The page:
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OBJECTIVES: Mental fatigue, 'brain fog', and difficulties maintaining engagement are commonly reported issues in a range of neurological and psychiatric conditions. Traditional sustained attention tasks commonly measure this capacity as the ability to detect target stimuli based on sensory features in the auditory or visual domains. However, with this approach, discrete target stimuli may exogenously capture attention to aid detection, thereby masking deficits in the ability to endogenously sustain attention over time. METHODS: To address this, we developed the Continuous Temporal Expectancy Task (CTET) where individuals continuously monitor a stream of patterned stimuli alternating at a fixed temporal interval (690 ms) and detect an infrequently occurring target stimulus defined by a prolonged temporal duration (1020 ms or longer). As such, sensory properties of target and non-target stimuli are perceptually identical and differ only in temporal duration. Using the CTET, we assessed stroke survivors with unilateral right hemisphere damage (N = 14), a cohort in which sustained attention deficits have been extensively reported. RESULTS: Stroke survivors had overall lower target detection accuracy compared with neurologically healthy age-matched older controls (N = 18). Critically, stroke survivors performance was characterised by significantly steeper within-block performance decrements, which occurred within short temporal windows (˜3 ½ min), and were restored by the break periods between blocks. CONCLUSIONS: These findings suggest that continuous temporal monitoring taxes sustained attention processes to capture clinical deficits in this capacity over time, and outline a precise measure of the endogenous processes hypothesised to underpin sustained attention deficits following right hemisphere stroke.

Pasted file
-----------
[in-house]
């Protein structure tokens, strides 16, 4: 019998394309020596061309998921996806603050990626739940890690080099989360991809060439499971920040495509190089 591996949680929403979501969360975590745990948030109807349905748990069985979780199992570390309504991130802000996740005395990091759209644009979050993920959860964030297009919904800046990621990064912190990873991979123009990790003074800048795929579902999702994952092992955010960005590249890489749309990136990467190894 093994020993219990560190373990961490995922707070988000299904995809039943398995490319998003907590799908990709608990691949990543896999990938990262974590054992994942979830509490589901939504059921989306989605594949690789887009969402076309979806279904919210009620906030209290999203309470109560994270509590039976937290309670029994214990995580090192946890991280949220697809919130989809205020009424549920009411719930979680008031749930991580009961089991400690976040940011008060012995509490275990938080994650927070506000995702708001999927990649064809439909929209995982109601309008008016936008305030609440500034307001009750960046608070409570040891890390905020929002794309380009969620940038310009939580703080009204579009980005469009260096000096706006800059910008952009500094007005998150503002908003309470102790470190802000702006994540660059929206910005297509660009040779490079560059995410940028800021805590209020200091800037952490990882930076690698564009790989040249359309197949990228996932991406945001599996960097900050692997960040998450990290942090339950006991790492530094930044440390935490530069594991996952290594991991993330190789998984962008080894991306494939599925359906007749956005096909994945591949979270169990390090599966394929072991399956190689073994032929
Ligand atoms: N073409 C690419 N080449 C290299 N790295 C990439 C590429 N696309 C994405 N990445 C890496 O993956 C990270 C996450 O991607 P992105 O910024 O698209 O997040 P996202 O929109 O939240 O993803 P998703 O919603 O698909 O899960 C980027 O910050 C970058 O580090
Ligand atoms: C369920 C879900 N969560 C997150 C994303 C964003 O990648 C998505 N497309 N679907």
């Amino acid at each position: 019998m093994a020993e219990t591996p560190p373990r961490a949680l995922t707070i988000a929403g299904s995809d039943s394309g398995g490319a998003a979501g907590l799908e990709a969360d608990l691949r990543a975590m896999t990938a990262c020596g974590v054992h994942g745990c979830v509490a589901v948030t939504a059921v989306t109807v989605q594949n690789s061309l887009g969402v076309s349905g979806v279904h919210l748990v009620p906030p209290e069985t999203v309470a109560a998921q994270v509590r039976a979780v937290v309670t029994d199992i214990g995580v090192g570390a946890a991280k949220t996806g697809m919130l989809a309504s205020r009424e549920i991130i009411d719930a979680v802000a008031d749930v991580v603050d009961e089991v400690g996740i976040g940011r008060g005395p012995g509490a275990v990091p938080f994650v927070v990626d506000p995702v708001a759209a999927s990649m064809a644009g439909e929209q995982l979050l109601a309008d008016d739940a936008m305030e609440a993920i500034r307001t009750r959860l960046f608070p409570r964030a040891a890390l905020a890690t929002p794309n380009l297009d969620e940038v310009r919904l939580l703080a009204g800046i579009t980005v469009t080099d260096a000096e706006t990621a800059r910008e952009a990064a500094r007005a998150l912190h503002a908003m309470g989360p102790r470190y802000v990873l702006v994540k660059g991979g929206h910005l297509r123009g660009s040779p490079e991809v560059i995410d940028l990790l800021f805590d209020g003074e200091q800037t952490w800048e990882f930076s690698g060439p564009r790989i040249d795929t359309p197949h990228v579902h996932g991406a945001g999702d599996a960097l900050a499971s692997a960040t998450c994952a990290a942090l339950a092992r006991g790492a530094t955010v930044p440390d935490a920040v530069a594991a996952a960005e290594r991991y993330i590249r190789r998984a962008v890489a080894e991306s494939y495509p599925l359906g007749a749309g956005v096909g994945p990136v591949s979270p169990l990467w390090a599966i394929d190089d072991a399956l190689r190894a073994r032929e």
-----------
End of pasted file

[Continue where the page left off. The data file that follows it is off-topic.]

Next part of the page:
Original publication

DOI

10.1017/S1355617721000242

Type

Journal article

Journal

J Int Neuropsychol Soc

Publication Date

22/03/2021

Pages

1 - 9

Keywords

Attention, Clinical Assessment, Mental Fatigue, Right Hemisphere, Stroke, Sustained Attention